Just how and why did Elvis Presley die on the toilet? What is a “prison wallet”? Which sex is the greater offender flatulence-wise? If these are the kinds of questions that consume you, you will gobble up Mary Roach’s “Gulp.” As with her earlier inquiries into dead bodies (“Stiff”), sex (“Bonk”), and outer space (“Packing for Mars”), Roach approaches her topic with robust curiosity and ready humor. Here she takes on digestion, broadly defined as everything that happens from the moment a diner sits down to a meal to the moment that diner, well, sits down again. Some of what Roach writes about breaches the boundaries of polite conversation — though she insists, “my aim is not to disgust” — but it’s also endlessly entertaining.
The story starts, somewhat surprisingly, with the nose, an underrated organ in the narrative of eating. But smell is where taste begins, Roach points out, and the sense plays a large role in the strange science of flavor consulting, as the author discovers when she auditions for a gig sniffing and rating various olive oils (she fails to make the cut). Roach is a fan of the field trip, visiting a pet food company (where she learns that dogs are very fond of the smell of cadavers and decomposing proteins in general), a laboratory studying saliva (where she follows spit-collecting instructions that include, “Gently chew the tampon for one minute”), and a professor in Minnesota whose entire academic career has been devoted to studying intestinal gas. She’s game to participate as well as observe, and finds the experts in these relatively lonely fields are usually quite eager to talk: “You get the sense oral processing experts are not, generally speaking, besieged by media inquiries.”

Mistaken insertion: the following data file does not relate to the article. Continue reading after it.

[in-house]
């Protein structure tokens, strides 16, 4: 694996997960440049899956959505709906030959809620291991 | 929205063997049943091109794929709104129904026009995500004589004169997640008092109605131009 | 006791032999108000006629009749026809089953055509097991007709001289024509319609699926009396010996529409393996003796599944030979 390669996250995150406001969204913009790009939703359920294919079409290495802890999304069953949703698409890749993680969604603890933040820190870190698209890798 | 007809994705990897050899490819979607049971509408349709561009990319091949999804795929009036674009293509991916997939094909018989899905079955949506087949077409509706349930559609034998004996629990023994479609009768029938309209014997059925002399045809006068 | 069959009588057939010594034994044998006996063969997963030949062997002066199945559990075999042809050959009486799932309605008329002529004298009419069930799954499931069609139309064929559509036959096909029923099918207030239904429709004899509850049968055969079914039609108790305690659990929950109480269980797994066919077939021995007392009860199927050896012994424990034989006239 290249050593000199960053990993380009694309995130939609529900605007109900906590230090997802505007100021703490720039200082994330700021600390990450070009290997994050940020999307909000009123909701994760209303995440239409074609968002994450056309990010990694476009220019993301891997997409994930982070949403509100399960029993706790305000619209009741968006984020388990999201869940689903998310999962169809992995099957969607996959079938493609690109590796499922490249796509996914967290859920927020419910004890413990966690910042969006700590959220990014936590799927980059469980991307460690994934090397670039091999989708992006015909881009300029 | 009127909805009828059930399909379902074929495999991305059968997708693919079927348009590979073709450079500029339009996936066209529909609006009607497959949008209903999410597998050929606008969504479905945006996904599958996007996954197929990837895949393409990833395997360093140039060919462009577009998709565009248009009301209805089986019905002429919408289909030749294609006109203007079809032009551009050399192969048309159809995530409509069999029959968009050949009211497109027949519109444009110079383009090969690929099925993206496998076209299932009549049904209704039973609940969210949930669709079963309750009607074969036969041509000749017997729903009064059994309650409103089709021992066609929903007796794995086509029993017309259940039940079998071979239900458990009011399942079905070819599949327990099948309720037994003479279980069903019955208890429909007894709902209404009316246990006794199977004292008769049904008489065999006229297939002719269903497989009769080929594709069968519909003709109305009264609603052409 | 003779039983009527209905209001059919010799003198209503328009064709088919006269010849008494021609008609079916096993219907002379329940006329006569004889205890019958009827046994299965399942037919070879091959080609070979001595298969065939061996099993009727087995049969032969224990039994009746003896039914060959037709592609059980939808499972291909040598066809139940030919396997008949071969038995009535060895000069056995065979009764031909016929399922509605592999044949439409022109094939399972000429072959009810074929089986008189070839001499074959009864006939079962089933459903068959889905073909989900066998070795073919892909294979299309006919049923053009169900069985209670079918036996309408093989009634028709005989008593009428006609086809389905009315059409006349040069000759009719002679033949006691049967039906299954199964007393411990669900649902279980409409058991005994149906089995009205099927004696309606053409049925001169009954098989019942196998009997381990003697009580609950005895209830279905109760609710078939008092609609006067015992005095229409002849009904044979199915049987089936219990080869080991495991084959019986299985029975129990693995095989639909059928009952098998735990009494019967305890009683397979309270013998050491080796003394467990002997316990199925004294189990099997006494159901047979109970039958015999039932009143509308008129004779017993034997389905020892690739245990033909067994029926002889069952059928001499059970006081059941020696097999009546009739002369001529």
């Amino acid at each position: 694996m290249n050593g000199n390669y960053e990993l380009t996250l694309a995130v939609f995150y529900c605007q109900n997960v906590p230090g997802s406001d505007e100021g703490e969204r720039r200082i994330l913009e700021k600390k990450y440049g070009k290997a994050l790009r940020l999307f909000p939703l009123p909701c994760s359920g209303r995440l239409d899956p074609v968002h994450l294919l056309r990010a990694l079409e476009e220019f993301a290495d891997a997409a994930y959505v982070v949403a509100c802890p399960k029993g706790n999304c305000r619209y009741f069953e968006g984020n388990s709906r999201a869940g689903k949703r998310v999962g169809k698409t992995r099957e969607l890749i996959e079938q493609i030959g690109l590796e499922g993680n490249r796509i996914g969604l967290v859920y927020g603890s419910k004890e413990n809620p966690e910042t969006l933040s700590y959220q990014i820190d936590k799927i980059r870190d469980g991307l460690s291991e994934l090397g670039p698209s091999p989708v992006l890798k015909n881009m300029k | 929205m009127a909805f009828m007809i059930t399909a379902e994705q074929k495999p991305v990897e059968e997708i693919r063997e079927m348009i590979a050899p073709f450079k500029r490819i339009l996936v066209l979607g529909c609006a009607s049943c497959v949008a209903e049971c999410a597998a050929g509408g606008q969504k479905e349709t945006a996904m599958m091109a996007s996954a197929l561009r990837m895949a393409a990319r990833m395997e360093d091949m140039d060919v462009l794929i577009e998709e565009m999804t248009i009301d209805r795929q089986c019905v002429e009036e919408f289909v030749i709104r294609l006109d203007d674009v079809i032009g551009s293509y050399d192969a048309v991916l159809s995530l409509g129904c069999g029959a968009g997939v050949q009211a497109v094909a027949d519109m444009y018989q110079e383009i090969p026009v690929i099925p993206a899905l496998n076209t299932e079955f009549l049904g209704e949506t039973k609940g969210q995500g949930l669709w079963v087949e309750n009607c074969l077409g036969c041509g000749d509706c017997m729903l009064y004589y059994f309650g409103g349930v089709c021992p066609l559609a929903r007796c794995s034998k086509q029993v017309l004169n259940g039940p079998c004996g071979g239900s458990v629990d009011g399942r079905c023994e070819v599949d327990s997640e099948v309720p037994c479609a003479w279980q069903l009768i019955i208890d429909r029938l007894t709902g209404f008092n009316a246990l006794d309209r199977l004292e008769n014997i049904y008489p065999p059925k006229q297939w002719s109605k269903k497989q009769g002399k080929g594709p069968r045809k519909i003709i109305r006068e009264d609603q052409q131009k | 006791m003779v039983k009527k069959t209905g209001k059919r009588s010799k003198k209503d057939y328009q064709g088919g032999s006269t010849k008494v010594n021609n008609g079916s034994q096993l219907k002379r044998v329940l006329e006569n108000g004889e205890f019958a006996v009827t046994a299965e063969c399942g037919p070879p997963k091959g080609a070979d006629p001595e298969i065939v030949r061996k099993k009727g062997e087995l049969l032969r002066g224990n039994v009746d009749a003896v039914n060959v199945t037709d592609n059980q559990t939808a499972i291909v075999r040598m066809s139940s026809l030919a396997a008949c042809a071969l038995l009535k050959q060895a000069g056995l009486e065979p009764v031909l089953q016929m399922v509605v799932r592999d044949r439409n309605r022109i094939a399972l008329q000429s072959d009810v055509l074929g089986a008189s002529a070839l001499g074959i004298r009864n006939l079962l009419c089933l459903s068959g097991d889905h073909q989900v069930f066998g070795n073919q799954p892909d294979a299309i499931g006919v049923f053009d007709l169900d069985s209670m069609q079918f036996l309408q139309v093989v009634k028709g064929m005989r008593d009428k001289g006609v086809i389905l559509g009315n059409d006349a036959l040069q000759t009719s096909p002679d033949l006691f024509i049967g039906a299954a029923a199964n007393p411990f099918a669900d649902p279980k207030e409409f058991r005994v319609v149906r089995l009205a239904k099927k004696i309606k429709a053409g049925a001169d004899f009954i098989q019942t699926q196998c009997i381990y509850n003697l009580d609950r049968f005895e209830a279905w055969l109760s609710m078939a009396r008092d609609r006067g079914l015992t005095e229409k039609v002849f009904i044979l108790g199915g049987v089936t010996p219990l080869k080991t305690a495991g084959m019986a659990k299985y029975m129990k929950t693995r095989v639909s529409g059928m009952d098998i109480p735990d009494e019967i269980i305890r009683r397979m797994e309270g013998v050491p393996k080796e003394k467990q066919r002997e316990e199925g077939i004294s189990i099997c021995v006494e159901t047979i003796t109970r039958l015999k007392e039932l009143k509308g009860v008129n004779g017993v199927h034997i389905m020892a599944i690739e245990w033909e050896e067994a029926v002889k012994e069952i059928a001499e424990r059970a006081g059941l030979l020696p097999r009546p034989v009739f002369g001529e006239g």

Following the general pathway of the alimentary canal, Roach progresses through tasting and chewing to swallowing, digesting, and excreting. There are digressions, of course, to ponder the viability of survival after being eaten alive (a la the Bible’s Jonah and the whale story), as well as the related question of whether animals such as snakes and frogs occasionally inhabit our stomachs. Scientific consensus: The “bosom serpents” and stomach frogs of the 19th century represented either hypochondria or mundane tummy troubles, mostly gas. Speaking of gas, Roach’s research reveals (in a Canadian journal article) the answer to a question that has troubled many marriages: Men are responsible for “a greater volume of gas per passage,” while women’s emissions were “deemed to have a significantly worse odour.”
As Roach hits the home stretch of our digestive journey, some truly outrageous facts emerge. There is that “prison wallet,” for one, a slang term for the use to which incarcerated smugglers put their rectums: Cellphones and chargers are popular, but one warden tells Roach of an inmate caught with “two boxes of staples, a pencil sharpener, sharpener blades, and three jumbo binder rings.” As for the first question posed here, Roach talks to Elvis’s longtime personal doctor about the star’s intractable constipation, leading to a condition called megacolon — “a colon two to three times normal size,” according to the autopsy report — which, in turn, likely led to death while, to borrow the King’s personal motto, “Taking Care of Business.”
Even amid sad stories like this one, it’s hard not to succumb to the childlike amusements of bathroom humor. Sure, there are times when Roach strains for jokes that don’t quite land. But for the most part, “Gulp” is a delicious read and, dare I say it, a total gas.